Sen. Chuck Schumer is good with Comcast’s pending purchase of Time-Warner. Would it have something to do with the fact his brother helped put the deal together? A report from our friends at Little Sis.
Congressman Brian Higgins, following up on an Investigative Post report about Tonawanda Coke suppressing information about Jan. 31 explosion at its plant, takes the company to task. Tonawanda Coke initially claimed no one was injured in blast until iPost reported at least one worker had been injured.
Federal housing officials have issued yet another critical review of Buffalo’s use of Community Development Block Grant funds. Report by WGRZ’s Jeff Preval, including interview with Jim Heaney of Investigative Post, who has long covered City Hall’s mismanagement of the block grant program.
A nifty map tracks the impact of global warming over the past 60 years. “2013 was one of the warmest years on record … driven by man-made emissions,” reports Fast Company.
Federal officials, concerned about health impacts of Peace Bridge, secretly considered, then rejected plans to divert truck traffic north, in part because of political considerations. A very important story by Jerry Zremski of The Buffalo News.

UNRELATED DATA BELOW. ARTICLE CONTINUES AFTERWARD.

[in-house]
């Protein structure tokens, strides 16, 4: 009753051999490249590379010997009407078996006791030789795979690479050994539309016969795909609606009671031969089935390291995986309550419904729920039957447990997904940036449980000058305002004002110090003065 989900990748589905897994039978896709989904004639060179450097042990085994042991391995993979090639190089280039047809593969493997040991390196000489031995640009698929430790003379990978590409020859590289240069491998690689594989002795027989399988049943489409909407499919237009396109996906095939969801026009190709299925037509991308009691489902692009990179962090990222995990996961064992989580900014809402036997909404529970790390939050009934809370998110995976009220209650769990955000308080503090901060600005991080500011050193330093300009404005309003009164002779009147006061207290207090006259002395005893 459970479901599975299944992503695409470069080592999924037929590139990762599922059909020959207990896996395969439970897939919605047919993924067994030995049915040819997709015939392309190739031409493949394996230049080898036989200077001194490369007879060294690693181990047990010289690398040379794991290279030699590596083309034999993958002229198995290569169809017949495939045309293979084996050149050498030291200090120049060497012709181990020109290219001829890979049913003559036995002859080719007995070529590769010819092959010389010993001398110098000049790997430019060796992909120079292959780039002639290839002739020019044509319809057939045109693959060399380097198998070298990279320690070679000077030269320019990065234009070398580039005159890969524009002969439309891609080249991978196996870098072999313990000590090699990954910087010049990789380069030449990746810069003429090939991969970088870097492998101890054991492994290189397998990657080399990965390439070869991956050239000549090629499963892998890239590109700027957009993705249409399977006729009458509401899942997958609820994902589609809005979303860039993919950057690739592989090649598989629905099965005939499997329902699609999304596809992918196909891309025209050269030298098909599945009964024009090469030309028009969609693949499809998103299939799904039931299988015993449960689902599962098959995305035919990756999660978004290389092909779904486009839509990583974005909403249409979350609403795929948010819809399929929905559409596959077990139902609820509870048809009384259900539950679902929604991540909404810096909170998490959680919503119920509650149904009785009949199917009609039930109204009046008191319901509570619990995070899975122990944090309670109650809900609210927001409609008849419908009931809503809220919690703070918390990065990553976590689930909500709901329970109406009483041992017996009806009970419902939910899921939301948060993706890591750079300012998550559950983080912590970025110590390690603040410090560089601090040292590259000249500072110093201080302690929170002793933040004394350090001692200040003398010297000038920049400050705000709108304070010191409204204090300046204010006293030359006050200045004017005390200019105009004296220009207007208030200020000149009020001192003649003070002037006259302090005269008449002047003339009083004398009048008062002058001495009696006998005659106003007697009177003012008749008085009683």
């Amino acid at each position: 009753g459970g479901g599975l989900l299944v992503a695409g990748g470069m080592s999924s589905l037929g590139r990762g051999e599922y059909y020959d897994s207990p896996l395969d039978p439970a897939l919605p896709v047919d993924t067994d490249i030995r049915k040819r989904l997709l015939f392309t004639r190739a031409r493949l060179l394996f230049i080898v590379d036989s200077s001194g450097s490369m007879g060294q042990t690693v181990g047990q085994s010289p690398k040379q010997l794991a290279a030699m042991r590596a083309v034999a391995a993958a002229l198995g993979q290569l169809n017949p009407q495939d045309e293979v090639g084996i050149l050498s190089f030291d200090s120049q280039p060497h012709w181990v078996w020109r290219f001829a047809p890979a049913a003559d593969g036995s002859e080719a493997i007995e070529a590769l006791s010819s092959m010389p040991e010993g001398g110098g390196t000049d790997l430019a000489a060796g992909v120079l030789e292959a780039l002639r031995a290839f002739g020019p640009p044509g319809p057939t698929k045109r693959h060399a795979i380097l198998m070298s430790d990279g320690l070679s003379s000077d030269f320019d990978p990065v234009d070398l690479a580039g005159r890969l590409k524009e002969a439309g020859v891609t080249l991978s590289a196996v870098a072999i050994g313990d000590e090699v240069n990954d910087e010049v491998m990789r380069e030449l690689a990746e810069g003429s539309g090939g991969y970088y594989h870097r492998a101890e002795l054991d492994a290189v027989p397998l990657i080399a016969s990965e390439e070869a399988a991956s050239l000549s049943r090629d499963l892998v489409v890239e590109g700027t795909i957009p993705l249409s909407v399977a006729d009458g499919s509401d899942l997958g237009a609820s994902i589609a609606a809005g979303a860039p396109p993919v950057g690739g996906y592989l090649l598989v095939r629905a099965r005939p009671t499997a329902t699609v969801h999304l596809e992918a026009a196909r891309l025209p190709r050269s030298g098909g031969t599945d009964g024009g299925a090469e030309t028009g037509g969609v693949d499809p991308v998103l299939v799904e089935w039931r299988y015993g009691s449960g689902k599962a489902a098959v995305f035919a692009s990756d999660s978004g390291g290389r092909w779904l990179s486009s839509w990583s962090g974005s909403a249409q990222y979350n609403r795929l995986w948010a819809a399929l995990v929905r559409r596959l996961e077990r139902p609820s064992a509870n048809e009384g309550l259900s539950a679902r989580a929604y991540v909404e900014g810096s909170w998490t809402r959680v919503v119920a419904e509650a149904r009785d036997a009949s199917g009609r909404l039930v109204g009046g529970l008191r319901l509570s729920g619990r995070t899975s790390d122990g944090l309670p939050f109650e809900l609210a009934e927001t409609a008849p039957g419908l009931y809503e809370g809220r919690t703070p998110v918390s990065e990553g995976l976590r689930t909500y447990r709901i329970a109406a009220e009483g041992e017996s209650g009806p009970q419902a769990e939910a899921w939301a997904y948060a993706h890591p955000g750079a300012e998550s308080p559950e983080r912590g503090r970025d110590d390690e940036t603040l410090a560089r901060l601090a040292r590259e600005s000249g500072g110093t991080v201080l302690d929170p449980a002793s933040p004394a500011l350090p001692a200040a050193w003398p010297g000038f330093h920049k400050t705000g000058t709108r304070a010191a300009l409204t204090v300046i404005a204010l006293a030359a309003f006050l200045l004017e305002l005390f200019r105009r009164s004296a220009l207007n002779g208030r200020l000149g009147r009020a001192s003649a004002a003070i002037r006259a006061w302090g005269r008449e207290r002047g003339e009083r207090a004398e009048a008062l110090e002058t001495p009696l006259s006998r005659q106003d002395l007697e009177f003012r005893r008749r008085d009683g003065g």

Unshackle Upstate is a pro-business, anti-tax group funded by corporate interests, including the Buffalo Niagara Partnership. It opposes public financing of political campaigns despite the corrupt culture the present system has fostered. LittleSis crunched the numbers and found out Unshackle has donated nearly $2 million to state pols, including more than $160,000 to Gov. Cuomo.
An analysis by the influential rating service on the clean energy project recently announced by Gov. Andrew Cuomo concludes: “The long-term impact to the region may be limited … The clean technology industry is relatively volatile … and its ability to jumpstart a struggling post-industrial economy is untested.” A report from State of Politics.
Gov. Andrew Cuomo’s tax commission has determined that corporate tax breaks totaled $1.8 billion last year. “If you eliminated all the credits, you could cut business taxes enormously for everybody,” one official told the New York Daily News.